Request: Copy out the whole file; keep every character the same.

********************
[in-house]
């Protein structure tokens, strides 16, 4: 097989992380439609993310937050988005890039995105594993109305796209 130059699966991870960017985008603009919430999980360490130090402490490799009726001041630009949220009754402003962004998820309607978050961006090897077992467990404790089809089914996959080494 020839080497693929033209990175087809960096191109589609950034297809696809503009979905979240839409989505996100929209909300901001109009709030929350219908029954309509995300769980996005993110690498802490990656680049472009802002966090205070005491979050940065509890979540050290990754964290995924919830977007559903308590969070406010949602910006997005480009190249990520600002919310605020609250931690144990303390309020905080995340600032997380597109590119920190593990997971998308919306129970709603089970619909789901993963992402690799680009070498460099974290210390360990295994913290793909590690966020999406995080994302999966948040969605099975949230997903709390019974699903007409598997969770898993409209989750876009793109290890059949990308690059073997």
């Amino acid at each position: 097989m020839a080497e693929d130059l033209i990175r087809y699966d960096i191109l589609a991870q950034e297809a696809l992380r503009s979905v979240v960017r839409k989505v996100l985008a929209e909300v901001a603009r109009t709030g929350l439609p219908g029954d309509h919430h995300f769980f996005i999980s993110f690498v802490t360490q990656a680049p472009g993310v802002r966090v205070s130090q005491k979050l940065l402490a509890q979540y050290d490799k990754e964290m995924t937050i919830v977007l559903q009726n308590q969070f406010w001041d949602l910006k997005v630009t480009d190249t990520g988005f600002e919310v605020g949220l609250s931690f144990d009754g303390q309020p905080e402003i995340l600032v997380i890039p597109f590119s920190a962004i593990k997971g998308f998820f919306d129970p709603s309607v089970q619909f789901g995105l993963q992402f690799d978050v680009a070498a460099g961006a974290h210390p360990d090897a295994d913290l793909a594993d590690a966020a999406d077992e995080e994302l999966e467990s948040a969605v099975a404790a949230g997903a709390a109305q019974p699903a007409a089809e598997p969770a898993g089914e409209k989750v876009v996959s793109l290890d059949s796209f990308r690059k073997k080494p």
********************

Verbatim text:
[in-house]
């Protein structure tokens, strides 16, 4: 097989992380439609993310937050988005890039995105594993109305796209 130059699966991870960017985008603009919430999980360490130090402490490799009726001041630009949220009754402003962004998820309607978050961006090897077992467990404790089809089914996959080494 020839080497693929033209990175087809960096191109589609950034297809696809503009979905979240839409989505996100929209909300901001109009709030929350219908029954309509995300769980996005993110690498802490990656680049472009802002966090205070005491979050940065509890979540050290990754964290995924919830977007559903308590969070406010949602910006997005480009190249990520600002919310605020609250931690144990303390309020905080995340600032997380597109590119920190593990997971998308919306129970709603089970619909789901993963992402690799680009070498460099974290210390360990295994913290793909590690966020999406995080994302999966948040969605099975949230997903709390019974699903007409598997969770898993409209989750876009793109290890059949990308690059073997």
């Amino acid at each position: 097989m020839a080497e693929d130059l033209i990175r087809y699966d960096i191109l589609a991870q950034e297809a696809l992380r503009s979905v979240v960017r839409k989505v996100l985008a929209e909300v901001a603009r109009t709030g929350l439609p219908g029954d309509h919430h995300f769980f996005i999980s993110f690498v802490t360490q990656a680049p472009g993310v802002r966090v205070s130090q005491k979050l940065l402490a509890q979540y050290d490799k990754e964290m995924t937050i919830v977007l559903q009726n308590q969070f406010w001041d949602l910006k997005v630009t480009d190249t990520g988005f600002e919310v605020g949220l609250s931690f144990d009754g303390q309020p905080e402003i995340l600032v997380i890039p597109f590119s920190a962004i593990k997971g998308f998820f919306d129970p709603s309607v089970q619909f789901g995105l993963q992402f690799d978050v680009a070498a460099g961006a974290h210390p360990d090897a295994d913290l793909a594993d590690a966020a999406d077992e995080e994302l999966e467990s948040a969605v099975a404790a949230g997903a709390a109305q019974p699903a007409a089809e598997p969770a898993g089914e409209k989750v876009v996959s793109l290890d059949s796209f990308r690059k073997k080494p």